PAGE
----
The Coronavirus Aid, Relief, and Economic Security (CARES) Act gave the Defense Department the authority to reimburse federal contractors who faced sudden expenses because of COVID-19.
But the bill didn’t include any new funding to make those payments, and DoD officials are telling Congress they need billions of additional dollars to make contractors whole.
One section of the law — Section 3610 — lets agencies repay contractors who put their employees on paid leave rather than furloughing or laying them off. The idea was to keep as much of the industrial base workforce as possible in a ready state.
But those reimbursements are “subject to the availability of appropriations,” which aren’t expected to come through until Congress passes the next round of coronavirus relief. DoD officials have submitted a rough cost estimate to the Office of Management and Budget (OMB).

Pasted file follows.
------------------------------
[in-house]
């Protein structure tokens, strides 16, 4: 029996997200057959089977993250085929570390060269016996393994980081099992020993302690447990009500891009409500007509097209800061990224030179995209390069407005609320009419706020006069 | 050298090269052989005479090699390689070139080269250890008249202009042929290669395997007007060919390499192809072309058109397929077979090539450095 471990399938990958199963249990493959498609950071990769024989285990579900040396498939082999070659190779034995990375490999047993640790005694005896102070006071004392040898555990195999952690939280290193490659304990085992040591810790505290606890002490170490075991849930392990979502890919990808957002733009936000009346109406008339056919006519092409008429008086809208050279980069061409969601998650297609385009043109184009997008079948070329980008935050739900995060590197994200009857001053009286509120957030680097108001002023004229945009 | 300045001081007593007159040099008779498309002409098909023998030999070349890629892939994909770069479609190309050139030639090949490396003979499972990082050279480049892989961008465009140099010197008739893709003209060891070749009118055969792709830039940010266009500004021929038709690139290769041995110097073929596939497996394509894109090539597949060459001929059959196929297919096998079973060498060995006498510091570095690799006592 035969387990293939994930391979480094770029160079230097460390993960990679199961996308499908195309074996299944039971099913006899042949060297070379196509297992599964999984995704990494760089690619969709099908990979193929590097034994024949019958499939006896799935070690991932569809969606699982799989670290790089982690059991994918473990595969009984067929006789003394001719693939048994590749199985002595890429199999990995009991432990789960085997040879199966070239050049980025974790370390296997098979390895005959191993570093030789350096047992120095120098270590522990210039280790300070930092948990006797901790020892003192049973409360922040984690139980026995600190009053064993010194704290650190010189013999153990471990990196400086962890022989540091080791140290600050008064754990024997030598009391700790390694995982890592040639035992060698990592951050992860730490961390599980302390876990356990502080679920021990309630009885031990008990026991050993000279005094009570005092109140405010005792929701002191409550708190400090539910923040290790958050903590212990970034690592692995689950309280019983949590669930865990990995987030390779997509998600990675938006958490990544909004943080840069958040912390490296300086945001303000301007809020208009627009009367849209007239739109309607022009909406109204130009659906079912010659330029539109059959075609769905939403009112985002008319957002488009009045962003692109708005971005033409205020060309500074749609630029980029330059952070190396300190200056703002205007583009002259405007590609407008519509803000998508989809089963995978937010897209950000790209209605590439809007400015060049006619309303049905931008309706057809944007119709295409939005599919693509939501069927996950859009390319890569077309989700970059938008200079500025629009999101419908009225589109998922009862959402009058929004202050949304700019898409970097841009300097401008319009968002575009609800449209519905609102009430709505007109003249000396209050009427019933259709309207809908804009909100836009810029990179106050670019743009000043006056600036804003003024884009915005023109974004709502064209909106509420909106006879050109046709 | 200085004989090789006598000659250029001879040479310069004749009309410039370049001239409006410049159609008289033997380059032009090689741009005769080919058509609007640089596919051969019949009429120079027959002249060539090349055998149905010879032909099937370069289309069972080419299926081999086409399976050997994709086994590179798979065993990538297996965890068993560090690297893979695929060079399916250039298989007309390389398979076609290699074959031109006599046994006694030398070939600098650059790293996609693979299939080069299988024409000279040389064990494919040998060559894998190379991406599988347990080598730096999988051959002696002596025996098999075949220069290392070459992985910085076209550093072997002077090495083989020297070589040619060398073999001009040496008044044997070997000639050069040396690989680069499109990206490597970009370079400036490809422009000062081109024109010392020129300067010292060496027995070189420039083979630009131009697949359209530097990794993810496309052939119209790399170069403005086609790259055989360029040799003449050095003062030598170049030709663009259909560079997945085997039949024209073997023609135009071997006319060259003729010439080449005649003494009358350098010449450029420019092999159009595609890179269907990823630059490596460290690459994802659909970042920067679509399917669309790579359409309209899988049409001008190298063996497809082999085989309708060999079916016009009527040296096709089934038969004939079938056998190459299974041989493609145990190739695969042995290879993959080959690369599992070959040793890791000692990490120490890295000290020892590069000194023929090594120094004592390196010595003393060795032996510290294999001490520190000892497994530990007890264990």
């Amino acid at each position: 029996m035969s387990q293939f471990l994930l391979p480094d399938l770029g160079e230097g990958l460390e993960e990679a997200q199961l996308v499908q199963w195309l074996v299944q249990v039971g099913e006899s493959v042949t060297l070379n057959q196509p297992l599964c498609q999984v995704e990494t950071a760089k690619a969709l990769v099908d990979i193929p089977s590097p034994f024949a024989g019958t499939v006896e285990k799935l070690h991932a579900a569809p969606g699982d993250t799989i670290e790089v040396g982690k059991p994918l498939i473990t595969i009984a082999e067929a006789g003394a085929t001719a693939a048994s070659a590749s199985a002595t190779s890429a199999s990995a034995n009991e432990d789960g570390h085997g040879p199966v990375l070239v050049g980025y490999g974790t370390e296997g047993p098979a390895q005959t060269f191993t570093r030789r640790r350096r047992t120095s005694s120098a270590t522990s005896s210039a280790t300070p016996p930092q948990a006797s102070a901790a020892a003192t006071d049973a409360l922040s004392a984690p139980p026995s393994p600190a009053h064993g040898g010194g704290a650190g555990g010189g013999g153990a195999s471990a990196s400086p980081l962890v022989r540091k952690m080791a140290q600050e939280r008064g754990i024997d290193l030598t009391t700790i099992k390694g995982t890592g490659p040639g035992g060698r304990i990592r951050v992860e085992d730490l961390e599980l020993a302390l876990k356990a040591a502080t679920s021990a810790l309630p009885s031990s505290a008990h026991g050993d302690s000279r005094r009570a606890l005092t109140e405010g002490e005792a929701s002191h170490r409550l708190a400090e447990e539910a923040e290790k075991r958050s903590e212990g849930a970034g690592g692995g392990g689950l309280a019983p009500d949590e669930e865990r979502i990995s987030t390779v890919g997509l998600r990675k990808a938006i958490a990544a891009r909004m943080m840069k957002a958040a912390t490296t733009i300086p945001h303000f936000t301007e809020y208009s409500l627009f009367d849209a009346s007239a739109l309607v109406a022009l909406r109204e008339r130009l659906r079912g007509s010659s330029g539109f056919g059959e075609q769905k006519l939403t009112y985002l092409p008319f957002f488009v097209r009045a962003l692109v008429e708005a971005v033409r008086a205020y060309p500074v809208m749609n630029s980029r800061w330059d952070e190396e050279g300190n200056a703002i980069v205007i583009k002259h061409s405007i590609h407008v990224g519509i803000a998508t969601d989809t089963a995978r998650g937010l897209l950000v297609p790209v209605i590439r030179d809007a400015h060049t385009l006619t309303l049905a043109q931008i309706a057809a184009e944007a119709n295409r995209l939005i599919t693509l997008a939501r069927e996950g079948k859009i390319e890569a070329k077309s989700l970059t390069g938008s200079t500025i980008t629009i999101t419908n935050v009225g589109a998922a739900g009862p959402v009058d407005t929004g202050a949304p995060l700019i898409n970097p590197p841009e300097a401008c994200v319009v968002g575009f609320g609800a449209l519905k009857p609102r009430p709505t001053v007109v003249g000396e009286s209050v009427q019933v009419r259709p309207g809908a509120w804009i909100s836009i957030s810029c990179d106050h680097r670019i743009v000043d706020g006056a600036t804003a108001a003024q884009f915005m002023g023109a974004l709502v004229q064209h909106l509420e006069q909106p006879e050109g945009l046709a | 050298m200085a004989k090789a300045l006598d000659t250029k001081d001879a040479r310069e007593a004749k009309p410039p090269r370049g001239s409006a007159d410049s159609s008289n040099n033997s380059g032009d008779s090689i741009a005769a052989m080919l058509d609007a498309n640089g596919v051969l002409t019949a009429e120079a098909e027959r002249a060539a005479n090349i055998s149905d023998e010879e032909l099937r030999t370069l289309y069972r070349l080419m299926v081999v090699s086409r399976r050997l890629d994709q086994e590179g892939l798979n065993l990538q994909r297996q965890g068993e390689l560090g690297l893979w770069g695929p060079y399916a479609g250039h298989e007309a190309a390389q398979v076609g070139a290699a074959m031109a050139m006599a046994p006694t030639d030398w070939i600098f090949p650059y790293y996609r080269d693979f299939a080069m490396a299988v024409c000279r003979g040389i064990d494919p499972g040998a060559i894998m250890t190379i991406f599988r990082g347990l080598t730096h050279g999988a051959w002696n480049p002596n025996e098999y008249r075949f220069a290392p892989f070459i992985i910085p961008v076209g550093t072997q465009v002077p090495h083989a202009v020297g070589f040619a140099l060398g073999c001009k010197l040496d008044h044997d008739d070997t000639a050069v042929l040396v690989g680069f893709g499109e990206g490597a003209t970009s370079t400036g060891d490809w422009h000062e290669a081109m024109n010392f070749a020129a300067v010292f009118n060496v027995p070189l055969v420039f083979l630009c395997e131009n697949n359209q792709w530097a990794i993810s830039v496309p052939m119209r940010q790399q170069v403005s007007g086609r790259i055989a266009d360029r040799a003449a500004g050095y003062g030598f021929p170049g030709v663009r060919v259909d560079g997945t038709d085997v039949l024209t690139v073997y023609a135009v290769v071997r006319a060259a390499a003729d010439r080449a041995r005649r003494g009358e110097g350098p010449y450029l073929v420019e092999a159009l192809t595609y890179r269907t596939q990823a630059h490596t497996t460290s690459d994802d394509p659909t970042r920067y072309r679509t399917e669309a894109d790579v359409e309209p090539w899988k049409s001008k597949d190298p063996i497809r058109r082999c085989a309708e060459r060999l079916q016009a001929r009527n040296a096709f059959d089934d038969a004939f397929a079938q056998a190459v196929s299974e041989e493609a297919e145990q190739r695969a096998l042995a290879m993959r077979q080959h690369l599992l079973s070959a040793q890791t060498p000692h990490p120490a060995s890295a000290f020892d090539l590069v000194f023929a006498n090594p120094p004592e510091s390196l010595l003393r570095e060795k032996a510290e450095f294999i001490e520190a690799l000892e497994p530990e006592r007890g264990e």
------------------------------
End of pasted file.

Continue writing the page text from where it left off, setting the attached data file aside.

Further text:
But in testimony before the House Armed Services Committee (HASC), Ellen Lord, the undersecretary of Defense for acquisition and sustainment, declined to provide an exact figure, saying only that it’s likely to be in the double-digit billion dollar range. In any event, the bill is expected to be so large that DoD can’t pay it out of its existing budget without affecting other programs, she said.
The Contracting Education Academy at Georgia Tech has established a webpage where all contract-related developments related to the coronavirus (COVID-19) are summarized. Find the page at: https://contractingacademy.gatech.edu/coronavirus-information-for-contracting-officers-and-contractors/